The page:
‘If present, they could serve as microscopic time capsules, offering clues about the ancient climate and habitability of Mars. Salt minerals are also well-known on Earth for their ability to preserve signs of ancient life.’

Scientists hypothesize that the groundwater stems from the water that once flowed inside Jezero or it could have traveled through the rocks long after the lake had dried up. 

Although it is unclear if water that altered the rocks was present for tens of thousands or for millions of years, NASA thinks it is certain that water was there for long enough to make the area more welcoming to microscopic life in the past.

Perseverance’s next likely sample site is just 656 feet away in ‘South Séítah,’ a series of ridges covered by sand dunes, boulders, and rock shards that Farley likens to ‘broken dinner plates.’

The rover’s recent drill sample represents what is likely one of the youngest rock layers that can be found on Jezero Crater’s floor. 

Although it is unclear if water that altered the rocks was present for tens of thousands or for millions of years, NASA thinks it is certain that water was there for long enough to make the area more welcoming to microscopic life in the past

Although it is unclear if water that altered the rocks was present for tens of thousands or for millions of years, NASA thinks it is certain that water was there for long enough to make the area more welcoming to microscopic life in the past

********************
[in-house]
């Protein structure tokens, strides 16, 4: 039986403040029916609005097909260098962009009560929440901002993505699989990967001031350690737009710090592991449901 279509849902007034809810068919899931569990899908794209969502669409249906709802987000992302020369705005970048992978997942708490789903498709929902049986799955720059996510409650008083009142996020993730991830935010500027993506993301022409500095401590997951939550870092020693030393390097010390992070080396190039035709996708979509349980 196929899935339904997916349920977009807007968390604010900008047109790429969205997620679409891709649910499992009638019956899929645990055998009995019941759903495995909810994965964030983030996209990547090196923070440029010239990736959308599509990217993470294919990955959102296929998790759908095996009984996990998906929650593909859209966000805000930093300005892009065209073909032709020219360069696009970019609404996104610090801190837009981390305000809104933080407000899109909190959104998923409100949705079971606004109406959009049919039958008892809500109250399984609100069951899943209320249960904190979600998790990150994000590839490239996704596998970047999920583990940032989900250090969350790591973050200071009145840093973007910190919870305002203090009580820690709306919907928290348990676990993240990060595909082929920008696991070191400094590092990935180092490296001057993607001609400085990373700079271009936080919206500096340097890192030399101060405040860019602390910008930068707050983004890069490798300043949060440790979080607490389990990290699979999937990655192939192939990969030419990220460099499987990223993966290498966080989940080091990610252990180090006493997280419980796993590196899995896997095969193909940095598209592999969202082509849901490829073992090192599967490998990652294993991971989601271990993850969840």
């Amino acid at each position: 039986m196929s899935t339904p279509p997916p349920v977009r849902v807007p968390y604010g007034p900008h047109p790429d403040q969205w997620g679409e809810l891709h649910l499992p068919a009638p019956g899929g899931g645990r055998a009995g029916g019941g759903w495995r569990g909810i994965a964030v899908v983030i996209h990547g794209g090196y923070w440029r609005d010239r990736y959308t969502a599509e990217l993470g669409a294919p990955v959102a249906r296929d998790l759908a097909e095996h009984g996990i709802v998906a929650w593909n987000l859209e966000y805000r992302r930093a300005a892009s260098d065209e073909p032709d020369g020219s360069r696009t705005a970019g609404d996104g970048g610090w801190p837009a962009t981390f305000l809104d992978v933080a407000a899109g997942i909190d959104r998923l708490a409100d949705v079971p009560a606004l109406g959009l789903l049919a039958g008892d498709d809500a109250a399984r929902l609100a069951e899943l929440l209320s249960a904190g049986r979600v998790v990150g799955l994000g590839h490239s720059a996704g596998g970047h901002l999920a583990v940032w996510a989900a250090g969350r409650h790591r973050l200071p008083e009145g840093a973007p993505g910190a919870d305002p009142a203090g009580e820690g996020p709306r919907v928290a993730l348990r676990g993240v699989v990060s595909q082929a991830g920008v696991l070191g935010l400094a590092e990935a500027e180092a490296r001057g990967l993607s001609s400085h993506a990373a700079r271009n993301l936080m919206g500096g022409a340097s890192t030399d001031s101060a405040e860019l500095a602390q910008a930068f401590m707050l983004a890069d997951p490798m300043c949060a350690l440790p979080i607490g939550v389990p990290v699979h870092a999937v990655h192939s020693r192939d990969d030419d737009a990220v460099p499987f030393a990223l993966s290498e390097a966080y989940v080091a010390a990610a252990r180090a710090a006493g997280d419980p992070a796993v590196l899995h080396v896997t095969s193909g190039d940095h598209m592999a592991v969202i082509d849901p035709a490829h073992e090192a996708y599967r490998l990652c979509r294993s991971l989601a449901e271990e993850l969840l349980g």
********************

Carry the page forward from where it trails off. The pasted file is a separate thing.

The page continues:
Perseverance's next likely sample site is just 656 feet away in 'South Séítah,' a series of ridges covered by sand dunes, boulders, and rock shards that Farley likens to 'broken dinner plates'

Perseverance’s next likely sample site is just 656 feet away in ‘South Séítah,’ a series of ridges covered by sand dunes, boulders, and rock shards that Farley likens to ‘broken dinner plates’

South Séítah, on the other hand, is likely older, and will provide the science team a better timeline to understand events that shaped the crater floor, including its lake.

Perseverance is carrying 43 titanium sample tubes, which it will fill during its time on Mars.

The samples will be left on the Red Planet for NASA and the European Space Agency (ESA) to collect in the future.

Currently, NASA and ESA plan to launch two more spacecraft that would leave Earth in 2026 and reach Mars in 2028.

The first will deploy a small rover, which will make its way to Perseverance, pick up the filled sampling tubes and transfer them to a ‘Mars ascent vehicle’ – a small rocket.

This rocket will blast off – in the process becoming the first object launched from the surface of Mars – and place the container into Martian orbit, meaning it will essentially be floating in space.

At this point, the third and final spacecraft involved in the tricky operation will maneuver itself next to the sample container, pick it up and fly it back to Earth.

Providing its re-entry into the Earth’s atmosphere is successful, it will plummet to the ground at a military training ground in Utah in 2031, meaning the Martian samples won’t be studied for another 10 years.